Testimony of a PhD in Statistics at Arinti
Ali Charkhi, Arinti
I will start my presentation with Arinti’s goals, products and services and regular projects that we do daily. I will also explain what I am doing as a Data Scientist in Arinti. The main part of this presentation is about food authenticity. I will briefly explain how we collect data with a spectroscopy device. Then, I will present how we can use predictive models to classify different fish species based on the spectroscopy data. Later, I will introduce one challenge in our project which happened due to changes in the data distribution (change in spectroscopy device). Due to this change in data distribution, the predictive model cannot be generalized over devices. Finally a heuristic solution for this problem will be provided. More precisely I will explain how we can solve this issue by using data augmentation.
Data Science and Statistics: the shooting S,
Christophe Croux, Edhec Business School, France
Being trained as a mathematical statistician, I will first share my thoughts and experience on (i) how data science offers opportunities and threats to statisticians (ii) how a master in data science master at a Business School differs from an academic training in statistics (iii) whether a PhD or an academic profession in data science is worthwhile. In the second part of my talk I will present the shooting S estimator. This is a regression estimator that can cope with both outlying observation and a large numbers of variables. It is an example of a research topic that fits both within the statistics and the data science literature.
Improving Your Statistical Questions
Daniël Lakens, TUEindhoven, The Netherlands
When proposing alternatives to p-values statisticians in the scientific literature often commit the ‘Statistician’s Fallacy’, where they declare which statistic people really ‘want to know’. Instead of telling others what they want to know, statisticians should teach people which questions they can ask. All statistics have assumptions and practical limitations. I will discuss the ways p-values have been criticized as an illustration of the rather unproductive approach of dismissing one approach to statistical inferences, instead of improving the way it is used in practice. As long as null-hypothesis tests have been criticized, researchers have suggested to include minimal-effects tests and equivalence tests in our statistical toolbox. Although these types of tests have the potential to greatly improve the questions researchers ask, they are rarely taught to people who are expected to use statistics in the future. By more formally explaining what questions are answered by different approaches to statistical questions, we can help people to improve the statistical questions they ask.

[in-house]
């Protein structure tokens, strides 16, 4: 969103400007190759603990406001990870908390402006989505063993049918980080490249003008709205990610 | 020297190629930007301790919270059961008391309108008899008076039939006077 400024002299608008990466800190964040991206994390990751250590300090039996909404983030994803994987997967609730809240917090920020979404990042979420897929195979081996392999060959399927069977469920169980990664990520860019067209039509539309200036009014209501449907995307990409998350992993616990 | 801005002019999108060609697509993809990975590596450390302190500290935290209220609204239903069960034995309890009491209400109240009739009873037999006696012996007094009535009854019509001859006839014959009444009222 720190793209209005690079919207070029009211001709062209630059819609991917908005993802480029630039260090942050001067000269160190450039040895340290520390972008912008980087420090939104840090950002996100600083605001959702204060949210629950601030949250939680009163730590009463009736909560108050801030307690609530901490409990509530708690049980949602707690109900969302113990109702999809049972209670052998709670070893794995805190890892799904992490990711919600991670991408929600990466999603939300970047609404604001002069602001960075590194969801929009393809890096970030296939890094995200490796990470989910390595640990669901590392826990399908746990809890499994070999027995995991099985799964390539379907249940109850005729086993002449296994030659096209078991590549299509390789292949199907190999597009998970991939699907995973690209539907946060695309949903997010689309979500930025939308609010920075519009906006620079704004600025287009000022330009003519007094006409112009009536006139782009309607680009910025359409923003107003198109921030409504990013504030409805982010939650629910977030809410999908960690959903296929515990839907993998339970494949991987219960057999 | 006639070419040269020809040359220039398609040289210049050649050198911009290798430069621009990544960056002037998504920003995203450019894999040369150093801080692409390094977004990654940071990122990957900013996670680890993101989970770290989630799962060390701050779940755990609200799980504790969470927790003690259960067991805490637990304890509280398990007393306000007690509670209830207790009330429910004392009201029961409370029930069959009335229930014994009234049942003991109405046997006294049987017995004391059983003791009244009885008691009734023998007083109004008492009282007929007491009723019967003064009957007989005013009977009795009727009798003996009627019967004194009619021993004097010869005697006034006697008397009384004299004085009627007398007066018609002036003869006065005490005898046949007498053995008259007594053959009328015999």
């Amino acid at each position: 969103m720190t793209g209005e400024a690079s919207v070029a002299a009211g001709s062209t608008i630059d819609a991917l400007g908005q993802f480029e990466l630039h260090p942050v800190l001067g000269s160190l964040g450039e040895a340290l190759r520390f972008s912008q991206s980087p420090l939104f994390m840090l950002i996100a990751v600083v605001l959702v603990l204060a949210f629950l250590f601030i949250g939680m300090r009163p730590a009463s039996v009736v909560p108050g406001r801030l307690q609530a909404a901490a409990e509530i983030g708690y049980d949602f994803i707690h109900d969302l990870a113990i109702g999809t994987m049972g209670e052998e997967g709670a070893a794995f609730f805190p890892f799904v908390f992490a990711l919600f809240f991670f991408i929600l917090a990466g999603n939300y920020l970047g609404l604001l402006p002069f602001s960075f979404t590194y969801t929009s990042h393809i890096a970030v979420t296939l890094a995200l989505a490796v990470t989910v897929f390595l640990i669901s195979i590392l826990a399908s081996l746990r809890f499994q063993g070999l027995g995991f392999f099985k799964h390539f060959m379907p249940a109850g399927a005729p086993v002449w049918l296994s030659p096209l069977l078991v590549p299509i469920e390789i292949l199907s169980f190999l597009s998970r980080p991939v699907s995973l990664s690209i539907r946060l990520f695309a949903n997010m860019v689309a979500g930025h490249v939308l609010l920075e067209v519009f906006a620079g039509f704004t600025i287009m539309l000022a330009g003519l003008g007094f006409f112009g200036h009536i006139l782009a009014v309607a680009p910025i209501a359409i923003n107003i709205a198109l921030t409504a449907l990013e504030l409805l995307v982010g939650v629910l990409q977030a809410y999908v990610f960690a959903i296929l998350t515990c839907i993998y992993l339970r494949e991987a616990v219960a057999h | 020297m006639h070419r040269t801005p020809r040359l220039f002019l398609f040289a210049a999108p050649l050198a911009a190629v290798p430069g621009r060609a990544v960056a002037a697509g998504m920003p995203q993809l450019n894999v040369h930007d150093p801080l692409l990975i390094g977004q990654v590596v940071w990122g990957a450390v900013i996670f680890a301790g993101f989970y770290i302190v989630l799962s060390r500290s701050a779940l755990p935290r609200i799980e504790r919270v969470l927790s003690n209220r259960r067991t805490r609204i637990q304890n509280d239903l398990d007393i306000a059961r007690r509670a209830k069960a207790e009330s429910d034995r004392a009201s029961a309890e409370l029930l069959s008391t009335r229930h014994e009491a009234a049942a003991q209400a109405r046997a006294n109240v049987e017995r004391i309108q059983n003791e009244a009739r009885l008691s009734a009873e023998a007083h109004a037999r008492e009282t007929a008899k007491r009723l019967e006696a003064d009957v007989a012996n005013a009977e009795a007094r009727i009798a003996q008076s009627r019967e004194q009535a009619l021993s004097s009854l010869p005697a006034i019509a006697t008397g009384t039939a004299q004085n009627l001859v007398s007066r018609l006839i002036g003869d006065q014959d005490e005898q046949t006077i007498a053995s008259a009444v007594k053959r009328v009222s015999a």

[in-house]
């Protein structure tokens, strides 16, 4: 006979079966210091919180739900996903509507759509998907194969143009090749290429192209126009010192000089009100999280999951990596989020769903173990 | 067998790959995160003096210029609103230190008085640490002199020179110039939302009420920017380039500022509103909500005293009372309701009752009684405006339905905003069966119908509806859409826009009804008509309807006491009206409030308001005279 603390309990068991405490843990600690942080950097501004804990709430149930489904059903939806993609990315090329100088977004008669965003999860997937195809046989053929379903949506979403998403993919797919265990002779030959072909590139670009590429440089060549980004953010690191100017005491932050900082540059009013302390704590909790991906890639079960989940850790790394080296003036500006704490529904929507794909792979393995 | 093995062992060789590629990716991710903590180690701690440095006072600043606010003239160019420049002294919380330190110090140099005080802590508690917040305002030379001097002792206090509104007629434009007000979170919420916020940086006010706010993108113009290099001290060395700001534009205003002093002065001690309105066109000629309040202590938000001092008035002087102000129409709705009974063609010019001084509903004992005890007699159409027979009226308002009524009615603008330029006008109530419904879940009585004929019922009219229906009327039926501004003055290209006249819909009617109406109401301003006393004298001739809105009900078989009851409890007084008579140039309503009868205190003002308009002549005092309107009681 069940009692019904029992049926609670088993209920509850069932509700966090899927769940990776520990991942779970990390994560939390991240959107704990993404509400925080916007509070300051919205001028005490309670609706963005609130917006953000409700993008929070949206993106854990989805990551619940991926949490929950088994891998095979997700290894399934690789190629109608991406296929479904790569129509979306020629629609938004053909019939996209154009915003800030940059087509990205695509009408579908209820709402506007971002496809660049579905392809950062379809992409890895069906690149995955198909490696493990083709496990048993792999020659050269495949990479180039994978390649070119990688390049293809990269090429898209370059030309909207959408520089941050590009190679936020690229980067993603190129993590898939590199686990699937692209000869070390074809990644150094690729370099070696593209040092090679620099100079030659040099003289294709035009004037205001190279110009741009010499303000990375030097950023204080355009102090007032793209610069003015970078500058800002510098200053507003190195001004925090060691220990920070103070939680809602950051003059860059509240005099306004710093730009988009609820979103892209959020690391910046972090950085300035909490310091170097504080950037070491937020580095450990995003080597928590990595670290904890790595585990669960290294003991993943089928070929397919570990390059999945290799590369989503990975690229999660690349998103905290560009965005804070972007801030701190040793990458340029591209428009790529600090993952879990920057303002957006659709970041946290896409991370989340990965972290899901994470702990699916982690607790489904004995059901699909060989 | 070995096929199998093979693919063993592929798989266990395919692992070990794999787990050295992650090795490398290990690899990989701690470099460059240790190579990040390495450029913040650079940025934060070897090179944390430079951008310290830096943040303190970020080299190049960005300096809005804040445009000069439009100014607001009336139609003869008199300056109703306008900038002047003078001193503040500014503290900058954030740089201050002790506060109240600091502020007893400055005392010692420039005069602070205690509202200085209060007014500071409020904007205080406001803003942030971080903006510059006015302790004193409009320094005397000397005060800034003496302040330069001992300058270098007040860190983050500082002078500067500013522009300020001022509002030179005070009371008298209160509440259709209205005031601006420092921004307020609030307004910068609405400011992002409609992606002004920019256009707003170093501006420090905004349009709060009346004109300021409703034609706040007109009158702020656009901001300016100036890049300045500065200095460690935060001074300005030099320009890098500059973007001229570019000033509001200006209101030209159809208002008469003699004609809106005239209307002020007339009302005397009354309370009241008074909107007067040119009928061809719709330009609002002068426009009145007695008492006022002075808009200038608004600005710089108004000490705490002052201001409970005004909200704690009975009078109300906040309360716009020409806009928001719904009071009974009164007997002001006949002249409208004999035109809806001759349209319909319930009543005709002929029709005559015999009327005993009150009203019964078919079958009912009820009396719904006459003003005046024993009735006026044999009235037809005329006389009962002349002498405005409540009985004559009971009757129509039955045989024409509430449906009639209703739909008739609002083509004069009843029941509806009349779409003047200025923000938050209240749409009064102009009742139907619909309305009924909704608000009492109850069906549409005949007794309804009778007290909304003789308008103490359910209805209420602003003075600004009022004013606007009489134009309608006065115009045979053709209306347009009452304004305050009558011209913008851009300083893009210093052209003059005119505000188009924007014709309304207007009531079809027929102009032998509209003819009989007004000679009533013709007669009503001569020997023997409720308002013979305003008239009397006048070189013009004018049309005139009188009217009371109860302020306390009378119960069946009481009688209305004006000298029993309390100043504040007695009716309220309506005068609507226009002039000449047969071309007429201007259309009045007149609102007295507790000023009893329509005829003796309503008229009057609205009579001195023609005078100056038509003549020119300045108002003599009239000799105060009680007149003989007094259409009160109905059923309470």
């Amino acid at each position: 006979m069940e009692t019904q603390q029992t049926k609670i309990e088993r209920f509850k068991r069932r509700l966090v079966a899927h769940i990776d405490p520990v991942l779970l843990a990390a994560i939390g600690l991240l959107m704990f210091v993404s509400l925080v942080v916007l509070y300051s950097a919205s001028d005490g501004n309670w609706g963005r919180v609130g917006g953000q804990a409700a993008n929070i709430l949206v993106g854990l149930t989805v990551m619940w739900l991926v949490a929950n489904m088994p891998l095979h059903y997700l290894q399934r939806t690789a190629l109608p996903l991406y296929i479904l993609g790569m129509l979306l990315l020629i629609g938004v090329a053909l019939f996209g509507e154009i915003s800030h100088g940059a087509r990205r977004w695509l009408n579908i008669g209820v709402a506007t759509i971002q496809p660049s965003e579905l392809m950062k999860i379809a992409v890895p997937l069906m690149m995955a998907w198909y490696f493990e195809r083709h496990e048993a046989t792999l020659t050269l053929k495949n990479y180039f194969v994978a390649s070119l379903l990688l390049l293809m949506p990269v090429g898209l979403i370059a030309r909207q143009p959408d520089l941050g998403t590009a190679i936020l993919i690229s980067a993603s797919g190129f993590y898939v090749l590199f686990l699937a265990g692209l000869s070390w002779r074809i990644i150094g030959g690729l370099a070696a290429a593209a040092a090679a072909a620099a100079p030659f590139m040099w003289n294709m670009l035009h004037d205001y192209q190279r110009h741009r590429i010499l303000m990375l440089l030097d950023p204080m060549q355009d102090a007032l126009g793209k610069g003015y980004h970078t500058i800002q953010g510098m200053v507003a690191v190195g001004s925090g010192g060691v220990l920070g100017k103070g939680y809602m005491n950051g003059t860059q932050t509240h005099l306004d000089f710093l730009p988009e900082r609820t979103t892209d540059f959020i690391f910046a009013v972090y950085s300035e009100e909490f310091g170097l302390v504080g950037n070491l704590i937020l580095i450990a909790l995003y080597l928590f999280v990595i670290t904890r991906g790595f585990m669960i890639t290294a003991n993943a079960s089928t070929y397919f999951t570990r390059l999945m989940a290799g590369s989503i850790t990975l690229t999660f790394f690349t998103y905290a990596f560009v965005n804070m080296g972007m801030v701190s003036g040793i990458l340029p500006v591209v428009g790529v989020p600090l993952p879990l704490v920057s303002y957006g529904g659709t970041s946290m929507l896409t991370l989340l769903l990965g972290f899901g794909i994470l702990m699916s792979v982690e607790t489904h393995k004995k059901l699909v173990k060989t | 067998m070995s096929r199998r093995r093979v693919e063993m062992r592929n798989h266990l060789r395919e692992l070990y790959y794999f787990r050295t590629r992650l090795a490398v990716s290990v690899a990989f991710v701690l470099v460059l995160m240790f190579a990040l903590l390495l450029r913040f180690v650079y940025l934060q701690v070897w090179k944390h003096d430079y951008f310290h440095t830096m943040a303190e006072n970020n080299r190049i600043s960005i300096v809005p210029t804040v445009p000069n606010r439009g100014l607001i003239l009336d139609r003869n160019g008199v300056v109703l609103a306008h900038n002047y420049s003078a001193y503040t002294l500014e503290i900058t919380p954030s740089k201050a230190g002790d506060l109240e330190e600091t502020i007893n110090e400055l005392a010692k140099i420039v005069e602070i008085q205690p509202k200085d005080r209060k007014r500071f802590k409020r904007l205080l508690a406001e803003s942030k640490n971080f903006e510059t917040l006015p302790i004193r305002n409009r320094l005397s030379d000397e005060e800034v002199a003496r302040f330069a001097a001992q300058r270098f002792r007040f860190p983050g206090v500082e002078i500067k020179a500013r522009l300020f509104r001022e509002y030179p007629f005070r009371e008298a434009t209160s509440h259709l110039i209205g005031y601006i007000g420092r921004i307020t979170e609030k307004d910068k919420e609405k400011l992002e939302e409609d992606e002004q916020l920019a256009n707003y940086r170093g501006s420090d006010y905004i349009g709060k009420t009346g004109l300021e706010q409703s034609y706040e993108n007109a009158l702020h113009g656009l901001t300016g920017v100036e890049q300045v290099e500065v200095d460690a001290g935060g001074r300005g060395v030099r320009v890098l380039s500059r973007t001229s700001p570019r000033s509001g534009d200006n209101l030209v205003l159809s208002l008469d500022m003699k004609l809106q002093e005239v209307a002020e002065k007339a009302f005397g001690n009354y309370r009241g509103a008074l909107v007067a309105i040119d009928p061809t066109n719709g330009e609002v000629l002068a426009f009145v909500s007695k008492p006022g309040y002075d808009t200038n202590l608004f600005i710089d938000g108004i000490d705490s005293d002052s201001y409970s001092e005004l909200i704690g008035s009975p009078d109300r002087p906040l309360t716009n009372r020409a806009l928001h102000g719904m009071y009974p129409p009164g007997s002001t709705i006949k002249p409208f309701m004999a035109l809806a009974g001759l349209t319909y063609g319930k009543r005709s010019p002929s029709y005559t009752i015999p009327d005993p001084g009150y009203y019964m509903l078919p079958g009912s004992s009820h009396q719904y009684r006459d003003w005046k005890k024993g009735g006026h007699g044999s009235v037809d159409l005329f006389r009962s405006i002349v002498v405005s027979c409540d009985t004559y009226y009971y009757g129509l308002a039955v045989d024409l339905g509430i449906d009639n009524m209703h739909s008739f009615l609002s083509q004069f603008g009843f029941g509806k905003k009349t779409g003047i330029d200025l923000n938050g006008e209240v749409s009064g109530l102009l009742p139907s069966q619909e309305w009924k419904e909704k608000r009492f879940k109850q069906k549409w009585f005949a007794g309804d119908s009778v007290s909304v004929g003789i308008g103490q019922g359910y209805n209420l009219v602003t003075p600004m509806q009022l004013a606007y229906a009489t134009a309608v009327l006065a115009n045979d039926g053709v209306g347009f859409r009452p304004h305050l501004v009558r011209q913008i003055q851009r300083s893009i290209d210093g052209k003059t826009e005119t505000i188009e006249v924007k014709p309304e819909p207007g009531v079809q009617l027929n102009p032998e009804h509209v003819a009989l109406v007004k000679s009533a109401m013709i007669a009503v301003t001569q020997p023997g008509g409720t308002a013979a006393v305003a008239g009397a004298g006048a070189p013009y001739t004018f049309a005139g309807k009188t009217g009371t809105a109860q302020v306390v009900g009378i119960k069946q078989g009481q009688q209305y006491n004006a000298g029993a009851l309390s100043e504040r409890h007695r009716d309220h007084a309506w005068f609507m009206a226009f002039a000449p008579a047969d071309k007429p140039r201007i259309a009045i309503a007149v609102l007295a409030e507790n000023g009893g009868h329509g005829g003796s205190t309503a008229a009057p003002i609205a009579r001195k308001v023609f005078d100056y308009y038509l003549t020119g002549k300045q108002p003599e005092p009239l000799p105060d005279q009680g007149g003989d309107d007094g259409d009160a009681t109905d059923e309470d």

Living with uncertainty: how the questions we ask shape the answers we give
Joris Meys, UGent
Uncertainty lies at the core of statistics. Regardless the framework or method, statisticians formulate strict hypotheses that can be translated into some measure of probability. Yet, both decision makers and the general public struggle to interprete these raw outcomes in a meaningful way. Even scientists don't always know how to translate a broader research question into a meaningful hypothesis, or translate their statistical results into a more general message. Using the current discussion on climate as a common thread, we explore how the questions we're asked shape the answers we can provide. This presentation is largely based on my personal expertise as science communicator, and the broader framework Judea Pearl explores in his book "The book of Why".
Marijke Van Moerbeke, OpenAnalytics
R is an open source programming language and environment for statistical computation, data science and visualization. The open source mindset is one of the core advantage of the language as R is easily accessible and extensible by any user via the submission of R packages. New methodologies (or for new data platform) are often available in R first. During the recent years, the R community has expanded significantly with now more than 2 million users and frequently organizes conferences and trainings dedicated to the use of R. This encourages collaborations, sharing experiences and open practices for further development and improvement of the language. In addition to the academic world, a broad range of industries including biotech, finance, research and high technology industries have integrated the R language into third party data analysis, visualization and reporting applications. During my talk I will talk about my experience with R: from the first script using the famous iris data set to my consultancy job at Open Analytics using R on a daily basis for numerous applications. I’ll highlight a few cornerstones of R as regular scripting, packaging function and recent developments as reporting with rmarkdown and applications with the Shiny packages.